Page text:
“The 12 Day Tale of the Monster that Died in 8 (8日で死んだ怪獣の12日の物語)” is a carefully produced, lovingly crafted COVID-related tale. [Fantasia International Film Festival]

I don’t mess with COVID-related content. I’ve lived it for the past 18 months and, when I watch a movie, I absolutely do not want to be reminded of it in any way. Locked Down? I refuse to watch it. Songbird? Fuck off. I simply don’t want to interact with pandemic-themed content from people trying to turn a quick buck while we’re still going through it. However, there is a small subset of films that actually use the pandemic to its advantage. Host was a cool little Zoom-based horror film that referenced the pandemic to justify its remote filming, but didn’t harp on it too much. Perhaps my favorite piece of pandemic-themed related content to come from this whole endeavor is Shunji Iwai’s The 12 Day Tale of the Monster that Died in 8 (8日で死んだ怪獣の12日の物語). This is a film that, initially, I wanted to be annoyed by on principle alone, but it doesn’t take long, in the slightest, to realize that Iwai’s approach to working the pandemic into this story is one of the few ones that is genuinely lovely and truly inspires hope in the audience. Think of it as the Ted Lasso of Japanese kaiju pandemic dramas, of sorts.

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L-R: Takumi Saitoh and Non in Shunji Iwai’s THE 12 DAY TALE OF THE MONSTER THAT DIED IN 8 (8日で死んだ怪獣の12日の物語). Photo courtesy of Rockwell Eyes/Fantasia International Film Festival.

The 12 Day Tale of the Monster that Died in 8 follows Sato (Takumi Saitoh, playing a version of himself), an out-of-work actor held up in his Tokyo apartment due to the onset of COVID. While in lockdown and at the behest of filmmaker Shinji Higuchi (also playing himself over Zoom), Sato takes on a hobby of raising capsule monsters (a fictionalized kaiju version of those small foam toys that would expand in water, essentially) to defeat the virus. In conversations with his friends, including other actors, a restauranteur living in Cambodia, and his parasocial relationship with a YouTuber also raising her own capsule monsters, Sato uses these monsters (which evolve and mutate from day-to-day) to work through his pandemic depression.

The 12 Day Tale of the Monster that Died in 8 isn’t a kaiju film in the typical sense, as there’s no massive Godzilla vs. Kong smackdowns in the middle of Tokyo, but there’s something to be said about COVID being the silent kaiju in this equation, with the actual “creatures” of the film taking on the role of valiant protector of the citizens of Tokyo. It’s a quiet, intimate, and really lovely film that captures the scary, but admittedly unpredictable, early days of lockdown where we all just…took on a random hobby we’ve been putting off. I’m glad we’re (hopefully…get vaccinated) turning a new leaf on this era, but there is some wonder to be found in all the damn bread I made for no reason last spring.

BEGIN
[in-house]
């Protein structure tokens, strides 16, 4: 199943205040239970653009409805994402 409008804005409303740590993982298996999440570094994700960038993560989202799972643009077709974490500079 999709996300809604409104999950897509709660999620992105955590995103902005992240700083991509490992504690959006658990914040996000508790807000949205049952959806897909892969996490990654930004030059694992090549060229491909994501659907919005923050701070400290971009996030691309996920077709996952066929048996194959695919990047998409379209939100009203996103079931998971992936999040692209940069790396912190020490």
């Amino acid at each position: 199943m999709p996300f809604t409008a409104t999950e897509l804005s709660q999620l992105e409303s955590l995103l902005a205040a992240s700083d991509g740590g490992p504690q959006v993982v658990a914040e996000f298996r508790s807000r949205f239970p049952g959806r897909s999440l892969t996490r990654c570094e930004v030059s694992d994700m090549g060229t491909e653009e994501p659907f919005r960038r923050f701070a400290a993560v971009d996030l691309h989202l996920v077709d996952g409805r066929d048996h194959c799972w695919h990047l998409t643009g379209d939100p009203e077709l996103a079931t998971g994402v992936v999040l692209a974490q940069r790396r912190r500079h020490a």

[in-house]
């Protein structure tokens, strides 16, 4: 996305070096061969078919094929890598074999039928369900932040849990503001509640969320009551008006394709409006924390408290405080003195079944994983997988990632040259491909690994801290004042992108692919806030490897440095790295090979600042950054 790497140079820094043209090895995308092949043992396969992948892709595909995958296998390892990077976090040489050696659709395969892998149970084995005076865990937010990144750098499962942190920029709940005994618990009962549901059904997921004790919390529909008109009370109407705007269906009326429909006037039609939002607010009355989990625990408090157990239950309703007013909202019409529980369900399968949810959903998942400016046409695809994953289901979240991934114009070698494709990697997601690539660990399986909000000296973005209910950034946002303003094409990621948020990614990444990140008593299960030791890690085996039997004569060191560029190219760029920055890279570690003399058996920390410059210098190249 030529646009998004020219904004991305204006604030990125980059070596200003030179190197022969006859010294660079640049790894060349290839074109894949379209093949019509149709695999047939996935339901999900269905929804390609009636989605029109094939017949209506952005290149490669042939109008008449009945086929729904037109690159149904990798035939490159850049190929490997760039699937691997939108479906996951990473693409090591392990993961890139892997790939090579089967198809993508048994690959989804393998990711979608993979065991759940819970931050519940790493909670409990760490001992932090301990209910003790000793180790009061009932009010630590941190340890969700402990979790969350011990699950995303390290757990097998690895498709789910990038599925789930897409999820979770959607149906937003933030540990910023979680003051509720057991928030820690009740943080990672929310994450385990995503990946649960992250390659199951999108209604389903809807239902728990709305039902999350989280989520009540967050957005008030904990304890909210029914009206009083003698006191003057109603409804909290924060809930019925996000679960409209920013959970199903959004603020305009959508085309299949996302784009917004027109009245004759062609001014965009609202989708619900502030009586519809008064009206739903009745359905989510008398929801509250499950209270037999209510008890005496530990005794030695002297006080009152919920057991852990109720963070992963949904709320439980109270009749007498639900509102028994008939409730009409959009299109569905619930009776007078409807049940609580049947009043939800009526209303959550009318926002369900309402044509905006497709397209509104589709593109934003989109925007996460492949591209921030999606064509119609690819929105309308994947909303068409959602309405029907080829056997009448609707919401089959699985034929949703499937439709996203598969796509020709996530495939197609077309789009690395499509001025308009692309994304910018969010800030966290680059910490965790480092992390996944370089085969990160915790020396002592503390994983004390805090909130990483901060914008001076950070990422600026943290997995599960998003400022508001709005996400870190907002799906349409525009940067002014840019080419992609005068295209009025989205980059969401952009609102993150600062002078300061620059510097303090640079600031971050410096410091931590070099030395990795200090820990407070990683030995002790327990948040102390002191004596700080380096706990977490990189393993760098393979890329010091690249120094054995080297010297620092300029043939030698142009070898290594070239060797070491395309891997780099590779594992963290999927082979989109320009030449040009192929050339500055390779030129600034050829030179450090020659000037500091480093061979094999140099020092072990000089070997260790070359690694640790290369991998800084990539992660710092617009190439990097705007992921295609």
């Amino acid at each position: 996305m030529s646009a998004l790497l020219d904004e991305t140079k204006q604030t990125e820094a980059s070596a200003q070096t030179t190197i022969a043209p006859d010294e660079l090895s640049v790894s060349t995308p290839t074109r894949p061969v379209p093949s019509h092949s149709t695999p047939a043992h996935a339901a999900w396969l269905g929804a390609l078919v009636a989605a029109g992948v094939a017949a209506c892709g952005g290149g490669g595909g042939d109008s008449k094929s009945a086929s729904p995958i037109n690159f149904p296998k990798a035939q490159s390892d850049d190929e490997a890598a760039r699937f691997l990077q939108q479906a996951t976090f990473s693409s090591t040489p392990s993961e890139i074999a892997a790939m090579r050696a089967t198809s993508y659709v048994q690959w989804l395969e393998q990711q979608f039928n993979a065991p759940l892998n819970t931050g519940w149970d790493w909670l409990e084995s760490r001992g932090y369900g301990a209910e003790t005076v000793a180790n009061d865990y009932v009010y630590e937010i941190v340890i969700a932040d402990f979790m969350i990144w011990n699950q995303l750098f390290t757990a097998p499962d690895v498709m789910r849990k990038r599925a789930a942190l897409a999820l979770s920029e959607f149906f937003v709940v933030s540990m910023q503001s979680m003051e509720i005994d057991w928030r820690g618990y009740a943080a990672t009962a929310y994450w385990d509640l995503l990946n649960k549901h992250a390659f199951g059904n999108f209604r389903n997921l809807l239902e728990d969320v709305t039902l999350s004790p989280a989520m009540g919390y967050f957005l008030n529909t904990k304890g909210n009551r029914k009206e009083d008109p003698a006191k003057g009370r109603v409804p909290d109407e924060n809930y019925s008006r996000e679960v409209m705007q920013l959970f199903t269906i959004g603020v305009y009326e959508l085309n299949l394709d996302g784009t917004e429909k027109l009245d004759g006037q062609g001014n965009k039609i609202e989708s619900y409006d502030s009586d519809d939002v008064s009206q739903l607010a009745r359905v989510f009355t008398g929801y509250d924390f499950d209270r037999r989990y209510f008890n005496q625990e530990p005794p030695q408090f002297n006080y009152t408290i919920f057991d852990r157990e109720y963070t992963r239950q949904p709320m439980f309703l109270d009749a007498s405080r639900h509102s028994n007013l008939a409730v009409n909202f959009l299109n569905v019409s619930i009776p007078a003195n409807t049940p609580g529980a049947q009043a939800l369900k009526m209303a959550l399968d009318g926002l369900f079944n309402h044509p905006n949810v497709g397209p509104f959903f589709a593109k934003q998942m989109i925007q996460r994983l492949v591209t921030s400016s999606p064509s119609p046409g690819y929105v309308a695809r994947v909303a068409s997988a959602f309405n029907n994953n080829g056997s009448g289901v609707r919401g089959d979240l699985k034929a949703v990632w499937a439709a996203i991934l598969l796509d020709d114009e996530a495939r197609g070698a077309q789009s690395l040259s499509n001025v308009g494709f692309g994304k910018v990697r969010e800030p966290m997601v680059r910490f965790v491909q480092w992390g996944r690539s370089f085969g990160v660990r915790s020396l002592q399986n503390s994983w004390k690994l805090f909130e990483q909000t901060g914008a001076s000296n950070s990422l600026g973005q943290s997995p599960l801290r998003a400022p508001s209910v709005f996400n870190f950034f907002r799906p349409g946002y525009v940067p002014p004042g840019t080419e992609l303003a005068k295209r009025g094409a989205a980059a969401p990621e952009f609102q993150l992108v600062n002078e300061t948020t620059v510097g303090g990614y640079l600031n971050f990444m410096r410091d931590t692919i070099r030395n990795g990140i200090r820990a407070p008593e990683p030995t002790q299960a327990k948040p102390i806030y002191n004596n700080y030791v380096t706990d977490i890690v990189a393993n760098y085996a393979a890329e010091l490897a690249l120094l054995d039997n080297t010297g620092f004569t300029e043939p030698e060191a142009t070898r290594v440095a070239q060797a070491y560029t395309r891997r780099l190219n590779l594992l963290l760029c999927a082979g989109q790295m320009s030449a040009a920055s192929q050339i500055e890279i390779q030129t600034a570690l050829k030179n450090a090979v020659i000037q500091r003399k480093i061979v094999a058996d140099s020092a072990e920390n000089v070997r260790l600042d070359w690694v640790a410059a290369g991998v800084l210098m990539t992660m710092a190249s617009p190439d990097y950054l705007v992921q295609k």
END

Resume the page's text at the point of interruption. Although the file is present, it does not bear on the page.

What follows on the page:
The major difference in this film, compared to some of the Western equivalents, simply comes in how the film works as a rallying cry for people to act in the self-interest of all of humanity, rather than focusing on how COVID has revealed some of the deepest pitfalls of humanity (particularly here in America). There is value in finding the good in every situation, or at least trying to find ways to resolve a bad situation into something good, and that purity is simply something you don’t see in a lot of films, especially not presented this earnestly.

On top of that, The 12 Day Tale of the Monster that Died in 8 illustrates a very moving picture of how attachment and grief intertwine with each other in such a counterproductive, but ultimately very human way. We’ve all suffered loss of a loved one or a pet, and the pain of it all almost makes you wonder if giving love and attaching yourself to someone is even worth it at points. This is a film that illustrates this in a plain and deeply emotional manner. It’s more of an express version of deep grief, but the way in which the narrative works into the aforementioned storyline of hope in the wake of a pandemic, is really magical.

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Takumi Saitoh in Shunji Iwai’s THE 12 DAY TALE OF THE MONSTER THAT DIED IN 8 (8日で死んだ怪獣の12日の物語). Photo courtesy of Rockwell Eyes/Fantasia International Film Festival.

And sure, maybe some of the metaphors, particularly in the film’s final act, are heavy handed, but the intention behind them is so pure and genuine that it’s hard to sit here and pretend like they still didn’t fully resonate with me long after the credits rolled. Now that time has passed since the start of the pandemic, the releases of pandemic-related content is beginning to flow a bit more freely, and the time it’s taken since the start of it all means that carefully-produced, lovingly-crafted stories are finally coming out after the onslaught of the sloppy cash-grabs made this time last year. The 12 Day Tale of the Monster that Died in 8 is one of the more uplifting and touching films I’ve seen in a while, let alone while being about the pandemic. It inspires an earnest, almost inconceivable level of hope heading into the crisis, and still being in it at the time of its release makes its message clearer than ever. Maybe we can do a sequel about a kaiju forcing you to get the vaccine next.

Screening during the 2021 Fantasia International Film Festival.

Final score: 4 out of 5.



Categories: In Theaters, Reviews, streaming

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